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Making Aromatic Mists For Therapeutic Uses

By Lynn Price

Home-made aromatherapy sprays are one of the easiest yet most profound methods of using the therapeutic aspect of essential oils. They’re also a great way to create a natural air-freshener for use in any space, one that will far surpass the aromatic beauty of a store-bought synthetic fragrance. Further, you can create aromatherapy sprays to suit special health needs for yourself and your family by selecting oils with specific therapeutic effects.

Getting others in your family involved will have two important benefits: First, they’re likely to let you know which scents appeal to them the most. Often in aromatherapy, it is the scents we are most fond of that can have the strongest supporting effects for our health. Second, they’re also more likely to use and enjoy the mists they’ve had a part in making.

Just a few items are required: spray bottles and water are required. Plastic measuring pipettes, or simple eye droppers make measuring the essential oils an easy task. If you’ll be making enough spray that you think you’d want a little natural preservative, you can use a little witch hazel. Finally, if you’d like to go all out, you can use an emulsifier that helps your oils and water stay blended. For this you can use small amounts of a product called “Tween80″, also known as “Polysorbate80″ available through specialty retailers online. These are really only necessary if you truly don’t want to shake your bottles quite so often!

And of course you’ll need some essential oils. There’s a very wonderful array of oils available online; a much more diverse selection than you’ll find at your local health food market. Plus you’ll have the option of using medicinal grade oils in your blends if you so desire. Many dedicated aromatherapy practitioners believe the higher grade oils are worth the cost, particularly if your blends are intended you support your health and the health of your family. You may also find a big difference simply in the aromas. Therapeutic grade oils tend to have stronger, more interesting scents as well, which will translate into a much nicer aromatherapy mist.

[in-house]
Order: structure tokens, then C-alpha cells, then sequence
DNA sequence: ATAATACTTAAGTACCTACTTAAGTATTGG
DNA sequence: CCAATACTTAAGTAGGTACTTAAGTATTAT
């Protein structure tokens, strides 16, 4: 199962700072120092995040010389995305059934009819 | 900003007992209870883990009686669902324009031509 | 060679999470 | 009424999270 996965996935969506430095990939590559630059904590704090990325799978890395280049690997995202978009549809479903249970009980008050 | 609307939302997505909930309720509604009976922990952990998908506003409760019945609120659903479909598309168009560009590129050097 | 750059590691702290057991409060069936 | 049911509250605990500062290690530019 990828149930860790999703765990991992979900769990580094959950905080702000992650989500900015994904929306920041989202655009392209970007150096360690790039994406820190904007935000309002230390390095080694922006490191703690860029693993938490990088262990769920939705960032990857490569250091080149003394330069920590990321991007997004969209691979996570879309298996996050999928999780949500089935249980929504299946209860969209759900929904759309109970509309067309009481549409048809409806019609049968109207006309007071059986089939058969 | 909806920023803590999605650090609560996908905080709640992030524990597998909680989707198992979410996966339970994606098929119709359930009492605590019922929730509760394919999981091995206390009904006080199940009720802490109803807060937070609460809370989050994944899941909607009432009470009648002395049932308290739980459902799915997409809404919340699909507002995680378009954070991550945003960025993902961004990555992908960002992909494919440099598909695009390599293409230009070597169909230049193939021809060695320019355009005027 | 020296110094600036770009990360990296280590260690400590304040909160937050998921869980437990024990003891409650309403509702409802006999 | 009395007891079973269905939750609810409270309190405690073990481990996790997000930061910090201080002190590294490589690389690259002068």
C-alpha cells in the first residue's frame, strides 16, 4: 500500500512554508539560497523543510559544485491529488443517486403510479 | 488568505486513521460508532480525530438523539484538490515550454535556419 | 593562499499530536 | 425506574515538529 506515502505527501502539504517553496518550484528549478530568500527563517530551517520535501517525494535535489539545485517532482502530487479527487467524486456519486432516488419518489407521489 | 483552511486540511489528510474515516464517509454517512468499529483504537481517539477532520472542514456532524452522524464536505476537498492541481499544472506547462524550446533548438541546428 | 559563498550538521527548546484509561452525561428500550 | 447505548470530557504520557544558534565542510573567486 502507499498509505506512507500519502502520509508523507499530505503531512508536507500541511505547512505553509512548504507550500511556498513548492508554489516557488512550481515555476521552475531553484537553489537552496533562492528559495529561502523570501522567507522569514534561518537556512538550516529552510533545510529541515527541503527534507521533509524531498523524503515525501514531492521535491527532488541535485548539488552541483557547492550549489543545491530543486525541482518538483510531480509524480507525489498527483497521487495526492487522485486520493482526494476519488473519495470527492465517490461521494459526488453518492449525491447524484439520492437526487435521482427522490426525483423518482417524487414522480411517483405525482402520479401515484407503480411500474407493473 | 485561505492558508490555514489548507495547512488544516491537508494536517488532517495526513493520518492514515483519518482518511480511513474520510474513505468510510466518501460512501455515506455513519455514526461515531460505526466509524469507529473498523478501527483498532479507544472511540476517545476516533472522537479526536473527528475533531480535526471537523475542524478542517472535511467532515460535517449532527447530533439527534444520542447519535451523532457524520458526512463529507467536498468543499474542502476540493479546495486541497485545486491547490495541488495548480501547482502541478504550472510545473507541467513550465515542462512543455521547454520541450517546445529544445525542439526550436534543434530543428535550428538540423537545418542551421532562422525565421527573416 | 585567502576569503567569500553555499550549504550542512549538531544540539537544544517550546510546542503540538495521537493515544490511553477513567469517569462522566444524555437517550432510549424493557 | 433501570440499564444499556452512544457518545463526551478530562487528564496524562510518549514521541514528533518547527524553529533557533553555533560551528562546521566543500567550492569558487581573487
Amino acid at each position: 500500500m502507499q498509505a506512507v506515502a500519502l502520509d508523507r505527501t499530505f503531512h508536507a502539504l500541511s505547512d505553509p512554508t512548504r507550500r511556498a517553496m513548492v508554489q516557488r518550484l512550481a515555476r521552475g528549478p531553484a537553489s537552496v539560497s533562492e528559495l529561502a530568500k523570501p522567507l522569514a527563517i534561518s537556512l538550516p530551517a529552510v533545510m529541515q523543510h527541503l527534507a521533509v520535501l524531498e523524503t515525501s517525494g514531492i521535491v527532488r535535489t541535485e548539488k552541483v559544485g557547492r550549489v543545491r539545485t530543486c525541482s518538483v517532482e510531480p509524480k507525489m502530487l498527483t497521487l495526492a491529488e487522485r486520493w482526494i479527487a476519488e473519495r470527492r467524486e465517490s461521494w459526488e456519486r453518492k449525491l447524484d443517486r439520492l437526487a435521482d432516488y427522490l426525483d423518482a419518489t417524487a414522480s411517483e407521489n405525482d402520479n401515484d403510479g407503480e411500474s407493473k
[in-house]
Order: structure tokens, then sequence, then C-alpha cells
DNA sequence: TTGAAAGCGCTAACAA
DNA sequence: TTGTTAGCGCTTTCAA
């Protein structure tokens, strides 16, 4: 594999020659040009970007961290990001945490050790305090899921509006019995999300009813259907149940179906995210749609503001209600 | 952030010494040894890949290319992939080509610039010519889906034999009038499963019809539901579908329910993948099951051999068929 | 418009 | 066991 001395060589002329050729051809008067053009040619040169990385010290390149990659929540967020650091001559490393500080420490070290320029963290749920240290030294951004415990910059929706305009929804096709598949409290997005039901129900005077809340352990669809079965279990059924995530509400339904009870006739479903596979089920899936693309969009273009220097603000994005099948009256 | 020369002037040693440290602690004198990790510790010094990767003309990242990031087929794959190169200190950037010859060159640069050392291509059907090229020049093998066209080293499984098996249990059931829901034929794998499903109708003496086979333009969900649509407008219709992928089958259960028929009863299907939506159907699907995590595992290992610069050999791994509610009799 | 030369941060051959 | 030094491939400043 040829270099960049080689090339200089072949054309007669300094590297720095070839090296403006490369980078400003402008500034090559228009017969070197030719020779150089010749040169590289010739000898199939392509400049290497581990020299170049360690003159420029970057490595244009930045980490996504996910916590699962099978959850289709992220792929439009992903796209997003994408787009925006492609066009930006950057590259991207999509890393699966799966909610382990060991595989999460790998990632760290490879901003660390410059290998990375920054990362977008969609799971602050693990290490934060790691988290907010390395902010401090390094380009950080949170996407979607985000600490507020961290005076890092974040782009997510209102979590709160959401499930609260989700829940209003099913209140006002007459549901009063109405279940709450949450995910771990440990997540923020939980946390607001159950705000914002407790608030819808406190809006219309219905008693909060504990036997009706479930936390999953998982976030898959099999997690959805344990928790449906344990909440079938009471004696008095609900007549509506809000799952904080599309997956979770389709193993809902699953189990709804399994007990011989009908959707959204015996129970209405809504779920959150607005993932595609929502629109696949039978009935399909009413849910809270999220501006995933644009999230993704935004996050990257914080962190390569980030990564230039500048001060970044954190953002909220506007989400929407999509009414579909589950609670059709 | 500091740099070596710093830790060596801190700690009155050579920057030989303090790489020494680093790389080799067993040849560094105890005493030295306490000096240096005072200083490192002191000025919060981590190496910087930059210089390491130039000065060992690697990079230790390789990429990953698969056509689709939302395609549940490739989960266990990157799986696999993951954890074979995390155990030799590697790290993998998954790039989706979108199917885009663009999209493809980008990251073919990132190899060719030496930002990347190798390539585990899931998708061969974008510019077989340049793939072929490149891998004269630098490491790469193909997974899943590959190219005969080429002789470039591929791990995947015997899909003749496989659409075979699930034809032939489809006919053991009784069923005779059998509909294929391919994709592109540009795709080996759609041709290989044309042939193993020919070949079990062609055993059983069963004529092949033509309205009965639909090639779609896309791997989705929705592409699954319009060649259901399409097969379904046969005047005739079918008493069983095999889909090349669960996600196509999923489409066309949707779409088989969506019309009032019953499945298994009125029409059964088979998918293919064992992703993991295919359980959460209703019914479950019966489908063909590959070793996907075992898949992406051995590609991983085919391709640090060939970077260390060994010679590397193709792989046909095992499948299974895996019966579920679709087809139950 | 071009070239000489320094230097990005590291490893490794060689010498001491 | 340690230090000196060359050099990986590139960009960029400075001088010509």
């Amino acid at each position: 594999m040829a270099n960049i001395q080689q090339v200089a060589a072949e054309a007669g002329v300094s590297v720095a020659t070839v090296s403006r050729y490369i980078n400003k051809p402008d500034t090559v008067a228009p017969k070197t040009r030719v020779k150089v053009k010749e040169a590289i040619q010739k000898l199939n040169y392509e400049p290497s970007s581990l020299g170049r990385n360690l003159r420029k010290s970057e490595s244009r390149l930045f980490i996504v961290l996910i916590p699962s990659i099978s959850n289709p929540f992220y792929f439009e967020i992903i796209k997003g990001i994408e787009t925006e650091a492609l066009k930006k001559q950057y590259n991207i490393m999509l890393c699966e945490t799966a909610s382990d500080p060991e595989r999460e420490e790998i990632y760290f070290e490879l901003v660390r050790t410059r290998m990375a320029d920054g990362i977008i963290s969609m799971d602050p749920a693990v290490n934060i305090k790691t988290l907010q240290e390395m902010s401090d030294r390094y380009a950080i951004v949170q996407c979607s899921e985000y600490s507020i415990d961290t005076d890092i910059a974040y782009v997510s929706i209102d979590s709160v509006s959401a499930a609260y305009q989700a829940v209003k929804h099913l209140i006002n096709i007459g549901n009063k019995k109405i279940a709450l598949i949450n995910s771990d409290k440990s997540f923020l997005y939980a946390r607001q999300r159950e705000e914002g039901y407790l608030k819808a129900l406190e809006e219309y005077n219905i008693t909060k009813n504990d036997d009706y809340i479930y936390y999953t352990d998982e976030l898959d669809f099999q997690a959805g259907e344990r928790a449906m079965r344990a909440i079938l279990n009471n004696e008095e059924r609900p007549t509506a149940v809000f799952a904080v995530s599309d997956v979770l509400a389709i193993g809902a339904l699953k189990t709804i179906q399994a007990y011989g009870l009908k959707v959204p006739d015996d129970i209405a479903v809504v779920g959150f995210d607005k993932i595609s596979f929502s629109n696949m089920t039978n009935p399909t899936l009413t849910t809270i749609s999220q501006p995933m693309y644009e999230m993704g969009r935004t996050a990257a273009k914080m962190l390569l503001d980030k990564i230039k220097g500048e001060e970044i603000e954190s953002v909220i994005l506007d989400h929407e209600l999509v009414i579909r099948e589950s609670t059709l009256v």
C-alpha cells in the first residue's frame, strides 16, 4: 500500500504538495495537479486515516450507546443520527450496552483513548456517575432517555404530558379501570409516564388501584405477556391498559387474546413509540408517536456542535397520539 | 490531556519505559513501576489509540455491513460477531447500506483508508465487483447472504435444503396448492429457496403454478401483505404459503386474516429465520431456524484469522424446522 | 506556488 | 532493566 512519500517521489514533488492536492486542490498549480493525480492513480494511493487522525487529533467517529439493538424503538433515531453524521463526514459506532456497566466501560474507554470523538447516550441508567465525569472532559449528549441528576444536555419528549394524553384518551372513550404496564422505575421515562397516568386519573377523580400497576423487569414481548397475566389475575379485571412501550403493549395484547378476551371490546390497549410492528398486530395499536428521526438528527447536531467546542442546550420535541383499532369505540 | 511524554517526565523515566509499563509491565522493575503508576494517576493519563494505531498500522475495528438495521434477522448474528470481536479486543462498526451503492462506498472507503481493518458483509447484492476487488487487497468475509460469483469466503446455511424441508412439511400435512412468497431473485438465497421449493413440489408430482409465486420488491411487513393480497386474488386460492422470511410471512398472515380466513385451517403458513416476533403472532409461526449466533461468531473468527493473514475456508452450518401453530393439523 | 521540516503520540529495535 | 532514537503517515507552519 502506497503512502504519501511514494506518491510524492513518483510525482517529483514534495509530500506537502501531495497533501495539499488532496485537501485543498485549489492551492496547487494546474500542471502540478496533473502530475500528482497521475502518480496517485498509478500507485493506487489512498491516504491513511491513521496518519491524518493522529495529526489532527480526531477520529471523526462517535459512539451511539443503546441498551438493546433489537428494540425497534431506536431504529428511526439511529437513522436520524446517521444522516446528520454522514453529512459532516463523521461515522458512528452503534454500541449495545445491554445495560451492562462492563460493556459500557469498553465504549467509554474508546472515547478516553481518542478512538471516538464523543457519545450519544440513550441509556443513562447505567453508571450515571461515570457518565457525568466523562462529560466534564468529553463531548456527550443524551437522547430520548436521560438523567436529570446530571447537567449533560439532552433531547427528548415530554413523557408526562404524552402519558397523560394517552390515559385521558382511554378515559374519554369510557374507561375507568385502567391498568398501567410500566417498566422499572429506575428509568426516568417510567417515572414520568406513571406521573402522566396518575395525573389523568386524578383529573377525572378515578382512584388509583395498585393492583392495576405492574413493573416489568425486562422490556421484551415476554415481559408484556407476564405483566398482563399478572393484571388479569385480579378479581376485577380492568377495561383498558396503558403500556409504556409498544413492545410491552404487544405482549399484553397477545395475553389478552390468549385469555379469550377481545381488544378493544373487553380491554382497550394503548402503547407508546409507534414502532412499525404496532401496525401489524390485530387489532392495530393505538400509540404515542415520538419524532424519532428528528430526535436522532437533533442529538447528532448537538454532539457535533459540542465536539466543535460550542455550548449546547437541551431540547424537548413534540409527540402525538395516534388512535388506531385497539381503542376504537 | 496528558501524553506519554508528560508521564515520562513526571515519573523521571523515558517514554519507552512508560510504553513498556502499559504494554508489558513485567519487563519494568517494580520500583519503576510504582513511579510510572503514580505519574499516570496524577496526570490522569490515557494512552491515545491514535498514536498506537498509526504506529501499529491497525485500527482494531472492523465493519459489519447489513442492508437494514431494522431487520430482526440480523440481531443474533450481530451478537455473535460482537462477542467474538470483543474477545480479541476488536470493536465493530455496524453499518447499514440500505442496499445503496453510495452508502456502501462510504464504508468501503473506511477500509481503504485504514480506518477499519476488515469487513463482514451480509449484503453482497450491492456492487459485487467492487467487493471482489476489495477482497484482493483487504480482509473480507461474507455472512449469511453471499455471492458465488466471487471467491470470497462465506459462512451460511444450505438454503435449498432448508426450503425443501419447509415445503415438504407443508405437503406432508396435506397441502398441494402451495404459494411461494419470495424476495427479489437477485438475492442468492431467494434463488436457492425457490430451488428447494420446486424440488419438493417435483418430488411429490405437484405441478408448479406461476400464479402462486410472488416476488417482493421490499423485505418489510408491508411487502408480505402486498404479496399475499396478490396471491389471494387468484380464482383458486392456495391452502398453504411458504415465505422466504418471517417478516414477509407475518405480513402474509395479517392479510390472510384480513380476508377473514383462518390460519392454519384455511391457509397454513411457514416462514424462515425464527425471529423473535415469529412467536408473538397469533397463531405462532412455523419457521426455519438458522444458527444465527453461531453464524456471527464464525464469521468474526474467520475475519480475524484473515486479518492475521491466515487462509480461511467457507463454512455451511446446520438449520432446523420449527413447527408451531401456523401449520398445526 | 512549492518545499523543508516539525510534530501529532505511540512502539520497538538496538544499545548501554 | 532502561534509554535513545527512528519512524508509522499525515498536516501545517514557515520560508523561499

While the most of the commonly used essential oils will be very safe in this application, if children will be handling the pure essential oils, safety should be considered. The “flowery” oils like lavender and chamomile are quite safe, as are more exotic scents such as Bulgarian rose and Indian sandalwood. Citrus oils and the “needle” oils from evergreen trees can be sensitizing; direct application to the skin is not recommended – and if you select very pungent oils, particularly cinnamon, clove or peppermint, application to the skin should be avoided altogether, and generally kept away from the younger ones. For everyone’s safety, just instruct your formulators to not get any oil on them, and to never spray the mists on their bodies, nor near anyone else’s eyes or face. If you have any questions or concerns about a particular oil, there are many resources available on the internet or in books about aromatherapy.